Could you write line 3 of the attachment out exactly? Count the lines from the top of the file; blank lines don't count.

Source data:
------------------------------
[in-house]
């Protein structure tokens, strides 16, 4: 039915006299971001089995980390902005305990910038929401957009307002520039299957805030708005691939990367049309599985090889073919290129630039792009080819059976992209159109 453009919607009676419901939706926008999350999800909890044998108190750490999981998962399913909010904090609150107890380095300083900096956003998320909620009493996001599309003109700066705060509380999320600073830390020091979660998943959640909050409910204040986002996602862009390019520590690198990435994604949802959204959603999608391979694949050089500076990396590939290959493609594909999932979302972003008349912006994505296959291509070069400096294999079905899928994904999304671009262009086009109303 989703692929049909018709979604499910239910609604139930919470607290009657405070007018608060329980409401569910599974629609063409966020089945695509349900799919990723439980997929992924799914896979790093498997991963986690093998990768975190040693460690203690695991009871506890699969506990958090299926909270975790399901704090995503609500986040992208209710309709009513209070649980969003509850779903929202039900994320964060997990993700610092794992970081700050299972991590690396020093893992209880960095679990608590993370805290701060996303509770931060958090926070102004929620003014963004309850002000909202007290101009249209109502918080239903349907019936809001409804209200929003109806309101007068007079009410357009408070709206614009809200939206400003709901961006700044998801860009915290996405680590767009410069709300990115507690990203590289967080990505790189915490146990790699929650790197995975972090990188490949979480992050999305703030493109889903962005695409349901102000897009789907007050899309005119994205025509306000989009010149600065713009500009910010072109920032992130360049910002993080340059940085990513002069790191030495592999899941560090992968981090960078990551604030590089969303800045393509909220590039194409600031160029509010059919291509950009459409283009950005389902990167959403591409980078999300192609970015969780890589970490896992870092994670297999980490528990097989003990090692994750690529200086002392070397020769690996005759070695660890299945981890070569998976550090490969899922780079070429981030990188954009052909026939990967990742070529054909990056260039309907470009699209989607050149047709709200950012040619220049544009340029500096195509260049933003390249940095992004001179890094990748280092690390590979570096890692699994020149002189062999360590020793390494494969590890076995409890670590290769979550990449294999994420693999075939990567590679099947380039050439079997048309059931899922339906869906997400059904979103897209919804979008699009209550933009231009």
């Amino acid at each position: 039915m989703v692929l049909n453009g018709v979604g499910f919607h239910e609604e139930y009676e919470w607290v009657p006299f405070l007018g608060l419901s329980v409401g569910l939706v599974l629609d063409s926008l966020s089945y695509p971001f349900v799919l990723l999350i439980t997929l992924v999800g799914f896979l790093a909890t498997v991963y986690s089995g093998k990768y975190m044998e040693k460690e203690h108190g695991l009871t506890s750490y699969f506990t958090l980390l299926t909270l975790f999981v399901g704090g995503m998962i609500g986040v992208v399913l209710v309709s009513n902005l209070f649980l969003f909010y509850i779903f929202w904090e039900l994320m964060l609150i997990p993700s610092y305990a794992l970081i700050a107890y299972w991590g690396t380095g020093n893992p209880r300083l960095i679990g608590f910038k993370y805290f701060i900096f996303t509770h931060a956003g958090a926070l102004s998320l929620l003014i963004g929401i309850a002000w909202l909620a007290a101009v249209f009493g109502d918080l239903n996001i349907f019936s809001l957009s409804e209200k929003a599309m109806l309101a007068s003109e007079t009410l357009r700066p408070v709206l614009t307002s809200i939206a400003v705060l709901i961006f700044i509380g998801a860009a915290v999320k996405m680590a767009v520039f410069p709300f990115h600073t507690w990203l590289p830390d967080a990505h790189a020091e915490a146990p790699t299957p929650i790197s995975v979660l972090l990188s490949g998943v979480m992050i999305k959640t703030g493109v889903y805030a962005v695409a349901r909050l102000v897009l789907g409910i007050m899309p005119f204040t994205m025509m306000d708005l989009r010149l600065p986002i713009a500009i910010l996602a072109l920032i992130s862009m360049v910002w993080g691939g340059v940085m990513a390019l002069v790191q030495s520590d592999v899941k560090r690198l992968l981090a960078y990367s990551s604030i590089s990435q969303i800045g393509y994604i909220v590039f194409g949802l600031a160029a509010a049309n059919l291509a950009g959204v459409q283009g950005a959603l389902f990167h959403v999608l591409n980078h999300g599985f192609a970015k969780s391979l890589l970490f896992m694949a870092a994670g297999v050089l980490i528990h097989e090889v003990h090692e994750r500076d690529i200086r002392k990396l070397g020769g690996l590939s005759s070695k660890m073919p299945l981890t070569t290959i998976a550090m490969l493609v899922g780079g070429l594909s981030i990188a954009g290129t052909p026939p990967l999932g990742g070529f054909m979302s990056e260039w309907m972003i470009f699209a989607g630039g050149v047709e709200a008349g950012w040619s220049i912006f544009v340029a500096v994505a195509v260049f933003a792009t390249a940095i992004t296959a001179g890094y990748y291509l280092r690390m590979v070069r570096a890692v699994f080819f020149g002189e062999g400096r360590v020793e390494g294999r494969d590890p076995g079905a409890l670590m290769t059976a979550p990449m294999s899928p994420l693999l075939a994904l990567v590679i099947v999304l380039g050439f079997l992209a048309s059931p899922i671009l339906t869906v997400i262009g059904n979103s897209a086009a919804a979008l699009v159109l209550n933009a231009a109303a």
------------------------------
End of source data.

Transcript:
């Amino acid at each position: 039915m989703v692929l049909n453009g018709v979604g499910f919607h239910e609604e139930y009676e919470w607290v009657p006299f405070l007018g608060l419901s329980v409401g569910l939706v599974l629609d063409s926008l966020s089945y695509p971001f349900v799919l990723l999350i439980t997929l992924v999800g799914f896979l790093a909890t498997v991963y986690s089995g093998k990768y975190m044998e040693k460690e203690h108190g695991l009871t506890s750490y699969f506990t958090l980390l299926t909270l975790f999981v399901g704090g995503m998962i609500g986040v992208v399913l209710v309709s009513n902005l209070f649980l969003f909010y509850i779903f929202w904090e039900l994320m964060l609150i997990p993700s610092y305990a794992l970081i700050a107890y299972w991590g690396t380095g020093n893992p209880r300083l960095i679990g608590f910038k993370y805290f701060i900096f996303t509770h931060a956003g958090a926070l102004s998320l929620l003014i963004g929401i309850a002000w909202l909620a007290a101009v249209f009493g109502d918080l239903n996001i349907f019936s809001l957009s409804e209200k929003a599309m109806l309101a007068s003109e007079t009410l357009r700066p408070v709206l614009t307002s809200i939206a400003v705060l709901i961006f700044i509380g998801a860009a915290v999320k996405m680590a767009v520039f410069p709300f990115h600073t507690w990203l590289p830390d967080a990505h790189a020091e915490a146990p790699t299957p929650i790197s995975v979660l972090l990188s490949g998943v979480m992050i999305k959640t703030g493109v889903y805030a962005v695409a349901r909050l102000v897009l789907g409910i007050m899309p005119f204040t994205m025509m306000d708005l989009r010149l600065p986002i713009a500009i910010l996602a072109l920032i992130s862009m360049v910002w993080g691939g340059v940085m990513a390019l002069v790191q030495s520590d592999v899941k560090r690198l992968l981090a960078y990367s990551s604030i590089s990435q969303i800045g393509y994604i909220v590039f194409g949802l600031a160029a509010a049309n059919l291509a950009g959204v459409q283009g950005a959603l389902f990167h959403v999608l591409n980078h999300g599985f192609a970015k969780s391979l890589l970490f896992m694949a870092a994670g297999v050089l980490i528990h097989e090889v003990h090692e994750r500076d690529i200086r002392k990396l070397g020769g690996l590939s005759s070695k660890m073919p299945l981890t070569t290959i998976a550090m490969l493609v899922g780079g070429l594909s981030i990188a954009g290129t052909p026939p990967l999932g990742g070529f054909m979302s990056e260039w309907m972003i470009f699209a989607g630039g050149v047709e709200a008349g950012w040619s220049i912006f544009v340029a500096v994505a195509v260049f933003a792009t390249a940095i992004t296959a001179g890094y990748y291509l280092r690390m590979v070069r570096a890692v699994f080819f020149g002189e062999g400096r360590v020793e390494g294999r494969d590890p076995g079905a409890l670590m290769t059976a979550p990449m294999s899928p994420l693999l075939a994904l990567v590679i099947v999304l380039g050439f079997l992209a048309s059931p899922i671009l339906t869906v997400i262009g059904n979103s897209a086009a919804a979008l699009v159109l209550n933009a231009a109303a």